Iraq's Kurds Prompt Troop Movement in Turkey, Iran
LIANE HANSEN, host:
In Iraq today, three car bombs exploded in Northern Baghdad, and a fourth blast hit the Shiite Holy City of Karbala. The Associated Press reported that at least 17 people died in the Baghdad blasts, and five people died in Karbala.
As the insurgency in Iraq has persisted, over the past month Iran and Turkey have deployed large numbers of additional troops along their borders with northern Iraq. The two countries appear to be coordinating their efforts to battle Kurdish separatist rebels who maintain bases in the remote mountains of Northern Iraq.
In the past several weeks, the Iraqi government has expressed concern after it accused Iran of shelling some of these bases.
NPR's Ivan Watson is in Sulamenia(ph), in Northern Iraq. He explains who the Kurdish separatists are.
IVAN WATSON reporting:
They're the Kurdistan Workers Party. They're better known as the PKK, and they're actually a mix of ethnic Kurds from the Kurdish minority populations in Turkey, Iran, Syria and Iraq. They started as a movement in the early '80s that was fighting against the state in Turkey, where ethnic Kurds have long been oppressed.
And they're actually trying to carve out a greater Kurdistan in this region. That guerilla war it's going on to this day, it claimed the lives of more than 30,000 people, and today the PKK is considered a terrorist organization by Turkey, the U.S., even the European Union.
And over the years, this group, they've established some enclaves just along the mountains in the border area of Northern Iraq, along the borders with Iran and Turkey. And they continue to operate there to this day, out of the control of any government, really.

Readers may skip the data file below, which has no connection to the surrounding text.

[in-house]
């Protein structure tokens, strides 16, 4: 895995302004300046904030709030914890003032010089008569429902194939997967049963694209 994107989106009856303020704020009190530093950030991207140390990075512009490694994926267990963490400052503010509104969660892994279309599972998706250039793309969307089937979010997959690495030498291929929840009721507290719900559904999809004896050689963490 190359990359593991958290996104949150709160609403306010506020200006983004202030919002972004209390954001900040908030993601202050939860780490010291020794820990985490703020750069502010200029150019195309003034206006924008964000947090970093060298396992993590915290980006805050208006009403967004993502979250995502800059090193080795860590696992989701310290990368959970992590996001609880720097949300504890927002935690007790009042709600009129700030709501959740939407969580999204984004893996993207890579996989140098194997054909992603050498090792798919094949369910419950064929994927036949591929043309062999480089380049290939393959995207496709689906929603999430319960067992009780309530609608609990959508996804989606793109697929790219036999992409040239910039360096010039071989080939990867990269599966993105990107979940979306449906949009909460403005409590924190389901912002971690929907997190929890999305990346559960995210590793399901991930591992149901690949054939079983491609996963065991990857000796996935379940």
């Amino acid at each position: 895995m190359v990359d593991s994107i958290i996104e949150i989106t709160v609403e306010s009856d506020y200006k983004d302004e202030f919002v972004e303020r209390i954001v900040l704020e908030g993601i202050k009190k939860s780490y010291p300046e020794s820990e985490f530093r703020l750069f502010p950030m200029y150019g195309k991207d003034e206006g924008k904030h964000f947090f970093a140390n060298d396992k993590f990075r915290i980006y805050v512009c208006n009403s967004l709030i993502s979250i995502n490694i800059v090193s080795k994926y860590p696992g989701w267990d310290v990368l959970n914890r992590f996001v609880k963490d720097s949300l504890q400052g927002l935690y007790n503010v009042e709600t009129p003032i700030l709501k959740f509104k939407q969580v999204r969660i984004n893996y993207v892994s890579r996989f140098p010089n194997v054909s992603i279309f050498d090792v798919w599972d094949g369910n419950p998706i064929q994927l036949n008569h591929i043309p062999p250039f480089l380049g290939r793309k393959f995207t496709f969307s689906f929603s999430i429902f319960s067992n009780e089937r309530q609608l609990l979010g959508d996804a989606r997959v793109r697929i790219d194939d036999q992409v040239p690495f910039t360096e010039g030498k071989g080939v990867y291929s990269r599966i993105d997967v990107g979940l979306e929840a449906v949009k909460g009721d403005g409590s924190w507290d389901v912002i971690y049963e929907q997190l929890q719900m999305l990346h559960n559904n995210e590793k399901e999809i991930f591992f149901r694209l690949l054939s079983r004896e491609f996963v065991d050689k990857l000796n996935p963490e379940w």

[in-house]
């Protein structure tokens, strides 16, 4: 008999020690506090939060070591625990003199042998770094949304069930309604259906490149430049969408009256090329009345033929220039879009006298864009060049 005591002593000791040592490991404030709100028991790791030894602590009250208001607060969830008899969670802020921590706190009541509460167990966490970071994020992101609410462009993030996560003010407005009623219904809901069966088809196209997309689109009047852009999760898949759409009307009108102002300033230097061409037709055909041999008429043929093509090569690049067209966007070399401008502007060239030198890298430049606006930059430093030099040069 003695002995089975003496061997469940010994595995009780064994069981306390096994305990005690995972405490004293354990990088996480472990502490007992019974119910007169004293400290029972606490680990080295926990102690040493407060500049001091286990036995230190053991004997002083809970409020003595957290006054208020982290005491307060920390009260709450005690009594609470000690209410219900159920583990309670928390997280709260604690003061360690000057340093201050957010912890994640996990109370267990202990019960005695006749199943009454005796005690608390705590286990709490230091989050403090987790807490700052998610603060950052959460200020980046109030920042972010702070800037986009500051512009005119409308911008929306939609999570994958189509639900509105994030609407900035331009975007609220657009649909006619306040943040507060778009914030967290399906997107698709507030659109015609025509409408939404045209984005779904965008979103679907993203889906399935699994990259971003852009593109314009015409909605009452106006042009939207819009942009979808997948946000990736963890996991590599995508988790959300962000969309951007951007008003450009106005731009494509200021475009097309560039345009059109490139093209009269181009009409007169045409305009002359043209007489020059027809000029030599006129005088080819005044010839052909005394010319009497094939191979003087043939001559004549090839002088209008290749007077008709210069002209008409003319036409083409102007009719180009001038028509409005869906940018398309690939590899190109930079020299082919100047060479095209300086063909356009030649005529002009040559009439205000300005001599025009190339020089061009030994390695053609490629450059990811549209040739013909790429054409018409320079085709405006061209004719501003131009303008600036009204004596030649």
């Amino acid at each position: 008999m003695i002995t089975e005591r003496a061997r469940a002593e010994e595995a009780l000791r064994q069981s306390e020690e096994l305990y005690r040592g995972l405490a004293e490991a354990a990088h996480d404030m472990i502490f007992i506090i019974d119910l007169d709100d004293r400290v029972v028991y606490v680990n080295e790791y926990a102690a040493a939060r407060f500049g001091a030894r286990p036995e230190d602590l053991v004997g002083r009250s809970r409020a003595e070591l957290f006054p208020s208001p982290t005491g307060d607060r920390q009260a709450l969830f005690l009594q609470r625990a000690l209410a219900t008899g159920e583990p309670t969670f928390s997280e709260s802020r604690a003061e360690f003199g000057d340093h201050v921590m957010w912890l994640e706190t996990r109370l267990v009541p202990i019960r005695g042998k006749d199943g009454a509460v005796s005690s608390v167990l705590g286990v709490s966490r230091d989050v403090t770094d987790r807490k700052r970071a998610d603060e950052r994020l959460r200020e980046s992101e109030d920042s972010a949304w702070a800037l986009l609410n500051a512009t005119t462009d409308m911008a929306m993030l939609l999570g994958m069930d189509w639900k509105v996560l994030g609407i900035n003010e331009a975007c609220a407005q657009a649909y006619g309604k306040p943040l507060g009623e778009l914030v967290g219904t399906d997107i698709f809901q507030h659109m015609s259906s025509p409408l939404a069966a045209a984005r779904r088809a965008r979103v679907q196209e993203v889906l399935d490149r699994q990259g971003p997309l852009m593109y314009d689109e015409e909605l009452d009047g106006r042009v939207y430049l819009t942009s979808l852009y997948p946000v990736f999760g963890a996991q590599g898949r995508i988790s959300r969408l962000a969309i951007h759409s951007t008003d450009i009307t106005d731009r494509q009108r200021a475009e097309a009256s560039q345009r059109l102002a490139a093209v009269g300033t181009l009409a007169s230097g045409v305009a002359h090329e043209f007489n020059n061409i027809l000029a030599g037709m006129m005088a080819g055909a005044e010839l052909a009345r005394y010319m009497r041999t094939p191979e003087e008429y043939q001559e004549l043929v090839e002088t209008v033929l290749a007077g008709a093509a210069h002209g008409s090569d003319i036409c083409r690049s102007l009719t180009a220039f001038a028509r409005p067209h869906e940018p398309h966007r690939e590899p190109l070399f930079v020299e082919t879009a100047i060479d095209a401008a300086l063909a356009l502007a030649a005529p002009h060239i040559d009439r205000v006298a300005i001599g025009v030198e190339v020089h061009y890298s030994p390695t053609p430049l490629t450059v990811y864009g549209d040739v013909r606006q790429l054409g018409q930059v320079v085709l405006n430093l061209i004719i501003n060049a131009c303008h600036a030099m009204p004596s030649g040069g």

HANSEN: So why are Turkey and Iran putting the pressure on them now?
WATSON: Well, about two years ago, a wing of the PKK began attacking security forces in neighboring Iran. Meanwhile, clashes between the PKK and Turkish security forces have really intensified, especially over the past several months. So that prompted Turkey to deploy tens of thousands of additional troops along the border with Northern Iraq and to actually begin some cross border operations against the PKK.
Iran, meanwhile, it began shelling across the border last month for the first time in years, hitting some of those PKK enclaves. And it has a couple of incentives for this. One of them is that its crackdown on the PKK has been hugely popular in Turkey. It's been applauded in the Turkish press, and as we know, Iran needs all the international support it can get right now as it faces off with the U.S. over its nuclear program.
HANSEN: Now, if these border tensions are taking place in territory under the control of Iraqi Kurds, what do they have to say about the Turkish and the Iranian military operations?
WATSON: Well, the Iraqi Kurdish leadership and the government in Baghdad, where the Iraq Kurds are fairly well represented, they have expressed concern about this, but this concern has been somewhat muted. The fact is, is that the Iraqi Kurds, in the past, they've clashed with the PKK. They're not really close to this other Kurdish faction. At the same time, they can't really be seen to be joining with the Turks and the Iranians against their fellow Kurdish brothers, because the PKK does enjoy some popular support here in northern Iraq among ordinary Iraqi Kurds.
HANSEN: Are you hearing anything from Washington about these border tensions?
WATSON: Well, Washington has urged Turkey not to conduct cross-border operations, saying that's not good for stability in the region. And it has urged Turkey to work together with the government in Baghdad and with the Americans to try to resolve this issue.
The Turks, meanwhile, have said they have the right to conduct missions that are hot pursuit of PKK rebels across the border into Northern Iraq. The top PKK leaders, just in the past couple of days, have announced that they will intensify their attacks against both Iran and Turkey if those countries continue to attack their bases.
So we're likely to see more pressure on the PKK in the coming weeks and months.
HANSEN: NPR's Ivan Watson in Sulamenia, in Northern Iraq.
Ivan, thank you very much.
WATSON: You're welcome, Liane.
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